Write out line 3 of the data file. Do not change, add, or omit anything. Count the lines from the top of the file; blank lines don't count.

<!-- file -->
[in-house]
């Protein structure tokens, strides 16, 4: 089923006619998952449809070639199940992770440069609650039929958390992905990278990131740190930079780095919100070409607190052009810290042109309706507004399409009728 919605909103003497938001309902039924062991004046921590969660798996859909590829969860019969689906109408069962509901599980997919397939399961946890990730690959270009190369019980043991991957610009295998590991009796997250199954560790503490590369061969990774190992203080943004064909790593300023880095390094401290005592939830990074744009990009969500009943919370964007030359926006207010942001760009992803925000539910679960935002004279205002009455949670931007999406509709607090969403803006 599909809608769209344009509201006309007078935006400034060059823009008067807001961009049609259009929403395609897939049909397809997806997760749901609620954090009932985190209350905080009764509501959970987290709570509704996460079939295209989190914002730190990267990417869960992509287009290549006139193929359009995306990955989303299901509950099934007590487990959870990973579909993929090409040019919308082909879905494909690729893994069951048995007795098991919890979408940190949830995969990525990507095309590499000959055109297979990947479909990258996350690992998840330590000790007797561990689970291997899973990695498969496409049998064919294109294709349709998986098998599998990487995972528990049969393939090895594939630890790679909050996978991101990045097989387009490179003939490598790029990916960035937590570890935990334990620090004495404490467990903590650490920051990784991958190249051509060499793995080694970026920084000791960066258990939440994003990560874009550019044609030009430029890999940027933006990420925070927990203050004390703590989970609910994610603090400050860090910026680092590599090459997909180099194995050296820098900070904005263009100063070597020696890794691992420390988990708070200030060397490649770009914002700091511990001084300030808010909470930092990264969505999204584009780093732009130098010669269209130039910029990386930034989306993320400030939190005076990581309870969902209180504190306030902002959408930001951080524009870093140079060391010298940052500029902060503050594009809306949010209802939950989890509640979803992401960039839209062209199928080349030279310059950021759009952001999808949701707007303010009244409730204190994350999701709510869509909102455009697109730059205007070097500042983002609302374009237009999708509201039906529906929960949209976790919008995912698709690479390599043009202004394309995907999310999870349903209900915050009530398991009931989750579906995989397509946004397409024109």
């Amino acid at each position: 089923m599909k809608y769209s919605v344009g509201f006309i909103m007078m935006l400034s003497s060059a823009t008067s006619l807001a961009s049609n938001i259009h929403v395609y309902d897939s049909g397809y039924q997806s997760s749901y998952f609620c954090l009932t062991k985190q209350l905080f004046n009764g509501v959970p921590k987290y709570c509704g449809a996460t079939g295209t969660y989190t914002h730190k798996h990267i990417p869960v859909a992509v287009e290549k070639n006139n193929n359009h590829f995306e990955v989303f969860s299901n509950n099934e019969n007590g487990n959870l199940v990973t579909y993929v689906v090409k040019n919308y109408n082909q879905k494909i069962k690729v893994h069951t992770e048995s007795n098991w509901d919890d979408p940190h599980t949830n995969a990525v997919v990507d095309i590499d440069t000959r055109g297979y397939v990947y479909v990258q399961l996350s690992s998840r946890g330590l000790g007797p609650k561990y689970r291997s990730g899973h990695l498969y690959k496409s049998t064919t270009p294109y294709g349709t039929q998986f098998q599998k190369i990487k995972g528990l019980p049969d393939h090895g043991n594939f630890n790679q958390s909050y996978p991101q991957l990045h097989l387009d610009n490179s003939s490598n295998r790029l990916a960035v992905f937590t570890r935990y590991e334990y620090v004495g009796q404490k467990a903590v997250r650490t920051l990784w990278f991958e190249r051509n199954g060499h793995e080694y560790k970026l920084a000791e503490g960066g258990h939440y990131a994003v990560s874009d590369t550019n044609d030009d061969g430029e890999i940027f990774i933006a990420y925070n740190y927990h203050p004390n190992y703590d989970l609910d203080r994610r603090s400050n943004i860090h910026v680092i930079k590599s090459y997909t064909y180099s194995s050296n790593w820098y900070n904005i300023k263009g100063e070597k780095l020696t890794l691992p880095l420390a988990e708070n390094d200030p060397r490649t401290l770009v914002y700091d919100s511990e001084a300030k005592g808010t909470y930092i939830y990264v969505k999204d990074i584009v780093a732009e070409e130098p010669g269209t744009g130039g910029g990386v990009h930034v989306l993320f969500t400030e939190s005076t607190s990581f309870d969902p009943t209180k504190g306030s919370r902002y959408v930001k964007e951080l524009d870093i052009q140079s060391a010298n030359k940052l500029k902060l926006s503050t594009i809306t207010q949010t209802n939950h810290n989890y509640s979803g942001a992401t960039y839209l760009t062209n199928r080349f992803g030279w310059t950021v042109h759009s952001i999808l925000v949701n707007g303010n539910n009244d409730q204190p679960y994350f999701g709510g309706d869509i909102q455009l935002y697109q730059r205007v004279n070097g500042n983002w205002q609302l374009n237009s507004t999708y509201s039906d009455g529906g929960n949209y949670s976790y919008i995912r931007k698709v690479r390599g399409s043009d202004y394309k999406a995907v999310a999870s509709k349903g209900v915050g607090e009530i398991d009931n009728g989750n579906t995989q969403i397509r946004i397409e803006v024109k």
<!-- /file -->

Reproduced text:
């Amino acid at each position: 089923m599909k809608y769209s919605v344009g509201f006309i909103m007078m935006l400034s003497s060059a823009t008067s006619l807001a961009s049609n938001i259009h929403v395609y309902d897939s049909g397809y039924q997806s997760s749901y998952f609620c954090l009932t062991k985190q209350l905080f004046n009764g509501v959970p921590k987290y709570c509704g449809a996460t079939g295209t969660y989190t914002h730190k798996h990267i990417p869960v859909a992509v287009e290549k070639n006139n193929n359009h590829f995306e990955v989303f969860s299901n509950n099934e019969n007590g487990n959870l199940v990973t579909y993929v689906v090409k040019n919308y109408n082909q879905k494909i069962k690729v893994h069951t992770e048995s007795n098991w509901d919890d979408p940190h599980t949830n995969a990525v997919v990507d095309i590499d440069t000959r055109g297979y397939v990947y479909v990258q399961l996350s690992s998840r946890g330590l000790g007797p609650k561990y689970r291997s990730g899973h990695l498969y690959k496409s049998t064919t270009p294109y294709g349709t039929q998986f098998q599998k190369i990487k995972g528990l019980p049969d393939h090895g043991n594939f630890n790679q958390s909050y996978p991101q991957l990045h097989l387009d610009n490179s003939s490598n295998r790029l990916a960035v992905f937590t570890r935990y590991e334990y620090v004495g009796q404490k467990a903590v997250r650490t920051l990784w990278f991958e190249r051509n199954g060499h793995e080694y560790k970026l920084a000791e503490g960066g258990h939440y990131a994003v990560s874009d590369t550019n044609d030009d061969g430029e890999i940027f990774i933006a990420y925070n740190y927990h203050p004390n190992y703590d989970l609910d203080r994610r603090s400050n943004i860090h910026v680092i930079k590599s090459y997909t064909y180099s194995s050296n790593w820098y900070n904005i300023k263009g100063e070597k780095l020696t890794l691992p880095l420390a988990e708070n390094d200030p060397r490649t401290l770009v914002y700091d919100s511990e001084a300030k005592g808010t909470y930092i939830y990264v969505k999204d990074i584009v780093a732009e070409e130098p010669g269209t744009g130039g910029g990386v990009h930034v989306l993320f969500t400030e939190s005076t607190s990581f309870d969902p009943t209180k504190g306030s919370r902002y959408v930001k964007e951080l524009d870093i052009q140079s060391a010298n030359k940052l500029k902060l926006s503050t594009i809306t207010q949010t209802n939950h810290n989890y509640s979803g942001a992401t960039y839209l760009t062209n199928r080349f992803g030279w310059t950021v042109h759009s952001i999808l925000v949701n707007g303010n539910n009244d409730q204190p679960y994350f999701g709510g309706d869509i909102q455009l935002y697109q730059r205007v004279n070097g500042n983002w205002q609302l374009n237009s507004t999708y509201s039906d009455g529906g929960n949209y949670s976790y919008i995912r931007k698709v690479r390599g399409s043009d202004y394309k999406a995907v999310a999870s509709k349903g209900v915050g607090e009530i398991d009931n009728g989750n579906t995989q969403i397509r946004i397409e803006v024109k």